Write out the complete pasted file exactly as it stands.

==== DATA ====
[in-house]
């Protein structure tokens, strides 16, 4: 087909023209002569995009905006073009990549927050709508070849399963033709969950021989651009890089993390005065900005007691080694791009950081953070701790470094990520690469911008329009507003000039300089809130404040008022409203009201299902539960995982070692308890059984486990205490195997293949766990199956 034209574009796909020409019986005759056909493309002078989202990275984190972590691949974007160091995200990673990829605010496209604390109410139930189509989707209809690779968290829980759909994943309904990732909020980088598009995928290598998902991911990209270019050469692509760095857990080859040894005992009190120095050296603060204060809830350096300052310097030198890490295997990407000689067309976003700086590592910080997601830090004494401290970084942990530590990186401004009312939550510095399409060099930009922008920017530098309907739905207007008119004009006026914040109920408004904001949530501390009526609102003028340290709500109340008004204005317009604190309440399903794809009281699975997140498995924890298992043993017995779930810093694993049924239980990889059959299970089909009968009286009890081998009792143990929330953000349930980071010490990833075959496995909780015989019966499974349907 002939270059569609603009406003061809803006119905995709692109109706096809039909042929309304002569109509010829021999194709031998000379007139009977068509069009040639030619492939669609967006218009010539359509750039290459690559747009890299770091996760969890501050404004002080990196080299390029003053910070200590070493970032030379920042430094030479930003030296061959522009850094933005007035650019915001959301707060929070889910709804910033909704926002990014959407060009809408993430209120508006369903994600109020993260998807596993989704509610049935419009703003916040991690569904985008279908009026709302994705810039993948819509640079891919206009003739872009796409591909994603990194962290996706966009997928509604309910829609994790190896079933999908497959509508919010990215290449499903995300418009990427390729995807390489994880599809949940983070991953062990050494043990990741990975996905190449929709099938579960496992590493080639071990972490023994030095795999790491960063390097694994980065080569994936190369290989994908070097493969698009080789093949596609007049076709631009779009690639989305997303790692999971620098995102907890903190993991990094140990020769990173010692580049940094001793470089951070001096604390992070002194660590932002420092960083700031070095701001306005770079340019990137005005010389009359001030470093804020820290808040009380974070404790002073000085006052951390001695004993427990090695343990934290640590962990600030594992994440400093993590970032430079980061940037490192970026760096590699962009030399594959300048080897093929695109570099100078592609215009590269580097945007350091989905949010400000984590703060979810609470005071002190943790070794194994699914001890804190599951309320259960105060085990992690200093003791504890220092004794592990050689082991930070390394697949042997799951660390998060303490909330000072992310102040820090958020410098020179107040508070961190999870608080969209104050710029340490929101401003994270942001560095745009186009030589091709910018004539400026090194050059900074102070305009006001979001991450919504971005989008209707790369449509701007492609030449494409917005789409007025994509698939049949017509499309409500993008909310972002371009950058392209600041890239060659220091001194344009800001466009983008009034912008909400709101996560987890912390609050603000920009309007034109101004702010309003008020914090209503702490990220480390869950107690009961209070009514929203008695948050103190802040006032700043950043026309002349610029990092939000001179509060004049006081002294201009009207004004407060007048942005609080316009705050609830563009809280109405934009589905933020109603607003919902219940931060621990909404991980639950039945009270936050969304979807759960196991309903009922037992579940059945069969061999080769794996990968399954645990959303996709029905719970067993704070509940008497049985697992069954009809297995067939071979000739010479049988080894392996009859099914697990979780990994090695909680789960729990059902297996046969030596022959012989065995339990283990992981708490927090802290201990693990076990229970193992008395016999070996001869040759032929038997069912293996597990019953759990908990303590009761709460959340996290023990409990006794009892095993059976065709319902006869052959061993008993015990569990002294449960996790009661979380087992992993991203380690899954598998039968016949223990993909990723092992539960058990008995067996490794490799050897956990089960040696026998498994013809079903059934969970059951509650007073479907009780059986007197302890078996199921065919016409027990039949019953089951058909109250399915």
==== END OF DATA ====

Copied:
[in-house]
């Protein structure tokens, strides 16, 4: 087909023209002569995009905006073009990549927050709508070849399963033709969950021989651009890089993390005065900005007691080694791009950081953070701790470094990520690469911008329009507003000039300089809130404040008022409203009201299902539960995982070692308890059984486990205490195997293949766990199956 034209574009796909020409019986005759056909493309002078989202990275984190972590691949974007160091995200990673990829605010496209604390109410139930189509989707209809690779968290829980759909994943309904990732909020980088598009995928290598998902991911990209270019050469692509760095857990080859040894005992009190120095050296603060204060809830350096300052310097030198890490295997990407000689067309976003700086590592910080997601830090004494401290970084942990530590990186401004009312939550510095399409060099930009922008920017530098309907739905207007008119004009006026914040109920408004904001949530501390009526609102003028340290709500109340008004204005317009604190309440399903794809009281699975997140498995924890298992043993017995779930810093694993049924239980990889059959299970089909009968009286009890081998009792143990929330953000349930980071010490990833075959496995909780015989019966499974349907 002939270059569609603009406003061809803006119905995709692109109706096809039909042929309304002569109509010829021999194709031998000379007139009977068509069009040639030619492939669609967006218009010539359509750039290459690559747009890299770091996760969890501050404004002080990196080299390029003053910070200590070493970032030379920042430094030479930003030296061959522009850094933005007035650019915001959301707060929070889910709804910033909704926002990014959407060009809408993430209120508006369903994600109020993260998807596993989704509610049935419009703003916040991690569904985008279908009026709302994705810039993948819509640079891919206009003739872009796409591909994603990194962290996706966009997928509604309910829609994790190896079933999908497959509508919010990215290449499903995300418009990427390729995807390489994880599809949940983070991953062990050494043990990741990975996905190449929709099938579960496992590493080639071990972490023994030095795999790491960063390097694994980065080569994936190369290989994908070097493969698009080789093949596609007049076709631009779009690639989305997303790692999971620098995102907890903190993991990094140990020769990173010692580049940094001793470089951070001096604390992070002194660590932002420092960083700031070095701001306005770079340019990137005005010389009359001030470093804020820290808040009380974070404790002073000085006052951390001695004993427990090695343990934290640590962990600030594992994440400093993590970032430079980061940037490192970026760096590699962009030399594959300048080897093929695109570099100078592609215009590269580097945007350091989905949010400000984590703060979810609470005071002190943790070794194994699914001890804190599951309320259960105060085990992690200093003791504890220092004794592990050689082991930070390394697949042997799951660390998060303490909330000072992310102040820090958020410098020179107040508070961190999870608080969209104050710029340490929101401003994270942001560095745009186009030589091709910018004539400026090194050059900074102070305009006001979001991450919504971005989008209707790369449509701007492609030449494409917005789409007025994509698939049949017509499309409500993008909310972002371009950058392209600041890239060659220091001194344009800001466009983008009034912008909400709101996560987890912390609050603000920009309007034109101004702010309003008020914090209503702490990220480390869950107690009961209070009514929203008695948050103190802040006032700043950043026309002349610029990092939000001179509060004049006081002294201009009207004004407060007048942005609080316009705050609830563009809280109405934009589905933020109603607003919902219940931060621990909404991980639950039945009270936050969304979807759960196991309903009922037992579940059945069969061999080769794996990968399954645990959303996709029905719970067993704070509940008497049985697992069954009809297995067939071979000739010479049988080894392996009859099914697990979780990994090695909680789960729990059902297996046969030596022959012989065995339990283990992981708490927090802290201990693990076990229970193992008395016999070996001869040759032929038997069912293996597990019953759990908990303590009761709460959340996290023990409990006794009892095993059976065709319902006869052959061993008993015990569990002294449960996790009661979380087992992993991203380690899954598998039968016949223990993909990723092992539960058990008995067996490794490799050897956990089960040696026998498994013809079903059934969970059951509650007073479907009780059986007197302890078996199921065919016409027990039949019953089951058909109250399915």